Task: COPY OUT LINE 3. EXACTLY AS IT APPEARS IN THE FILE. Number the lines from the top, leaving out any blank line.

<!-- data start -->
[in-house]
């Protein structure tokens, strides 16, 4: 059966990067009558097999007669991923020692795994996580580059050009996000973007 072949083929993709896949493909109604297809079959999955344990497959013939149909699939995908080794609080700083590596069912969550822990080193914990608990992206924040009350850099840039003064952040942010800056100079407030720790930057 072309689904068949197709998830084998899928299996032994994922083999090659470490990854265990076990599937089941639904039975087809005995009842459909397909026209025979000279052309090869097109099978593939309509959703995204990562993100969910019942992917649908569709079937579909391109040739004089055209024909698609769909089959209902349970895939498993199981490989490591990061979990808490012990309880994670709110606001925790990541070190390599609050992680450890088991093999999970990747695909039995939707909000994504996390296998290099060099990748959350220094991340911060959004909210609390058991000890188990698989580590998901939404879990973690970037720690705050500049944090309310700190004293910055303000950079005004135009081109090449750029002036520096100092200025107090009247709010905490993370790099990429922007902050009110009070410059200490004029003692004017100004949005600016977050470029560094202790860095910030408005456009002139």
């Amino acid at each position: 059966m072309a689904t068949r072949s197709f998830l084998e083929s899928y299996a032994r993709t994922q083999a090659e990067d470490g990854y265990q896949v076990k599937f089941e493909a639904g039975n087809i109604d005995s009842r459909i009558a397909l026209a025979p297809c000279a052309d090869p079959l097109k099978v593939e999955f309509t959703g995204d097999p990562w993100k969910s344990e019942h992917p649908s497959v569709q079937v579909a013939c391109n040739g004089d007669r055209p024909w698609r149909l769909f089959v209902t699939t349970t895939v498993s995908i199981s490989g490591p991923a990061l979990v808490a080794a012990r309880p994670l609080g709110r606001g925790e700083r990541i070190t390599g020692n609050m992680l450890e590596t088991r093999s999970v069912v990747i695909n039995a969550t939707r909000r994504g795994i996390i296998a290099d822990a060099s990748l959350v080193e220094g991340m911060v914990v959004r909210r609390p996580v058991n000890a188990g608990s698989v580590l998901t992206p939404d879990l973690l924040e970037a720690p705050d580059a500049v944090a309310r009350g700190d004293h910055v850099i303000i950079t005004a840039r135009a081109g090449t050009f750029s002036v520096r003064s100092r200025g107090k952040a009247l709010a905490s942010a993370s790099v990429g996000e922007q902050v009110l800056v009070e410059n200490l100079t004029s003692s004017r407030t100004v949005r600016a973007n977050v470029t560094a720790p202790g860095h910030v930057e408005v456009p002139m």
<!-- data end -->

């Amino acid at each position: 059966m072309a689904t068949r072949s197709f998830l084998e083929s899928y299996a032994r993709t994922q083999a090659e990067d470490g990854y265990q896949v076990k599937f089941e493909a639904g039975n087809i109604d005995s009842r459909i009558a397909l026209a025979p297809c000279a052309d090869p079959l097109k099978v593939e999955f309509t959703g995204d097999p990562w993100k969910s344990e019942h992917p649908s497959v569709q079937v579909a013939c391109n040739g004089d007669r055209p024909w698609r149909l769909f089959v209902t699939t349970t895939v498993s995908i199981s490989g490591p991923a990061l979990v808490a080794a012990r309880p994670l609080g709110r606001g925790e700083r990541i070190t390599g020692n609050m992680l450890e590596t088991r093999s999970v069912v990747i695909n039995a969550t939707r909000r994504g795994i996390i296998a290099d822990a060099s990748l959350v080193e220094g991340m911060v914990v959004r909210r609390p996580v058991n000890a188990g608990s698989v580590l998901t992206p939404d879990l973690l924040e970037a720690p705050d580059a500049v944090a309310r009350g700190d004293h910055v850099i303000i950079t005004a840039r135009a081109g090449t050009f750029s002036v520096r003064s100092r200025g107090k952040a009247l709010a905490s942010a993370s790099v990429g996000e922007q902050v009110l800056v009070e410059n200490l100079t004029s003692s004017r407030t100004v949005r600016a973007n977050v470029t560094a720790p202790g860095h910030v930057e408005v456009p002139m």